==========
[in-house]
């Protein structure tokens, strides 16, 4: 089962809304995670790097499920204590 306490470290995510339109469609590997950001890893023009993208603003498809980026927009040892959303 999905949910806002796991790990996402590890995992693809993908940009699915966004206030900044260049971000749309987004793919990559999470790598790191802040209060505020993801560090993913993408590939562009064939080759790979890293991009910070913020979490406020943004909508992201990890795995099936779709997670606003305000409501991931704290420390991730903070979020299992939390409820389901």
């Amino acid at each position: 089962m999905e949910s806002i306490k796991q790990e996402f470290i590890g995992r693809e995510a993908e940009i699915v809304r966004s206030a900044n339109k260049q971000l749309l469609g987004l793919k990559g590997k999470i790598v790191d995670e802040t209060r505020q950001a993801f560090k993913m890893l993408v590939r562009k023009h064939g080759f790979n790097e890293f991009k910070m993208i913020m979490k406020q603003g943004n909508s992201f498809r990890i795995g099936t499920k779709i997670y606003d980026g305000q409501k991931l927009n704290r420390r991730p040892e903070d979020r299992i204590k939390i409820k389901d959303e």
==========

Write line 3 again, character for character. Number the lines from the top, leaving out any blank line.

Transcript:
């Amino acid at each position: 089962m999905e949910s806002i306490k796991q790990e996402f470290i590890g995992r693809e995510a993908e940009i699915v809304r966004s206030a900044n339109k260049q971000l749309l469609g987004l793919k990559g590997k999470i790598v790191d995670e802040t209060r505020q950001a993801f560090k993913m890893l993408v590939r562009k023009h064939g080759f790979n790097e890293f991009k910070m993208i913020m979490k406020q603003g943004n909508s992201f498809r990890i795995g099936t499920k779709i997670y606003d980026g305000q409501k991931l927009n704290r420390r991730p040892e903070d979020r299992i204590k939390i409820k389901d959303e």